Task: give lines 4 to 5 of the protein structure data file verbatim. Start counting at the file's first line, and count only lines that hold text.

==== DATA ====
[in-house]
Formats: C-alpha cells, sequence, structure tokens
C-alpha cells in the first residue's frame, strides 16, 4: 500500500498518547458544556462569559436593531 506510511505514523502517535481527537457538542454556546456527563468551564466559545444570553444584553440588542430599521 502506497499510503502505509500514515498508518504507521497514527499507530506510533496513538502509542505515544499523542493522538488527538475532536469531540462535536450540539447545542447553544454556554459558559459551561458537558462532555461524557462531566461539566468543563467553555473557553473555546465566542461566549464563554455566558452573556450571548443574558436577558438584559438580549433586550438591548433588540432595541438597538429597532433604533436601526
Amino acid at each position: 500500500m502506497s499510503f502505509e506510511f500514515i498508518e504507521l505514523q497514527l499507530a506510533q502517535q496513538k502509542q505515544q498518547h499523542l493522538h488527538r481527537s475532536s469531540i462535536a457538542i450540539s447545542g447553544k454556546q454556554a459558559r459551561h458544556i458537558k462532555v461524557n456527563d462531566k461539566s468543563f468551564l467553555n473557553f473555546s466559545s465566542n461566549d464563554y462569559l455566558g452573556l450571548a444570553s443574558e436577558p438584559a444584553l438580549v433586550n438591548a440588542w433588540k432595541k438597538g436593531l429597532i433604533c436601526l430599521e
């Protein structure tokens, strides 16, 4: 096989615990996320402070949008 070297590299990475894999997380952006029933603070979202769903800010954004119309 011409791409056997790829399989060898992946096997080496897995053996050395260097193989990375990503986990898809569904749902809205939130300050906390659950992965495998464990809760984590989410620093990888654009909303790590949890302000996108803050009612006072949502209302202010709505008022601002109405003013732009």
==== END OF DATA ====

Amino acid at each position: 500500500m502506497s499510503f502505509e506510511f500514515i498508518e504507521l505514523q497514527l499507530a506510533q502517535q496513538k502509542q505515544q498518547h499523542l493522538h488527538r481527537s475532536s469531540i462535536a457538542i450540539s447545542g447553544k454556546q454556554a459558559r459551561h458544556i458537558k462532555v461524557n456527563d462531566k461539566s468543563f468551564l467553555n473557553f473555546s466559545s465566542n461566549d464563554y462569559l455566558g452573556l450571548a444570553s443574558e436577558p438584559a444584553l438580549v433586550n438591548a440588542w433588540k432595541k438597538g436593531l429597532i433604533c436601526l430599521e
């Protein structure tokens, strides 16, 4: 096989615990996320402070949008 070297590299990475894999997380952006029933603070979202769903800010954004119309 011409791409056997790829399989060898992946096997080496897995053996050395260097193989990375990503986990898809569904749902809205939130300050906390659950992965495998464990809760984590989410620093990888654009909303790590949890302000996108803050009612006072949502209302202010709505008022601002109405003013732009």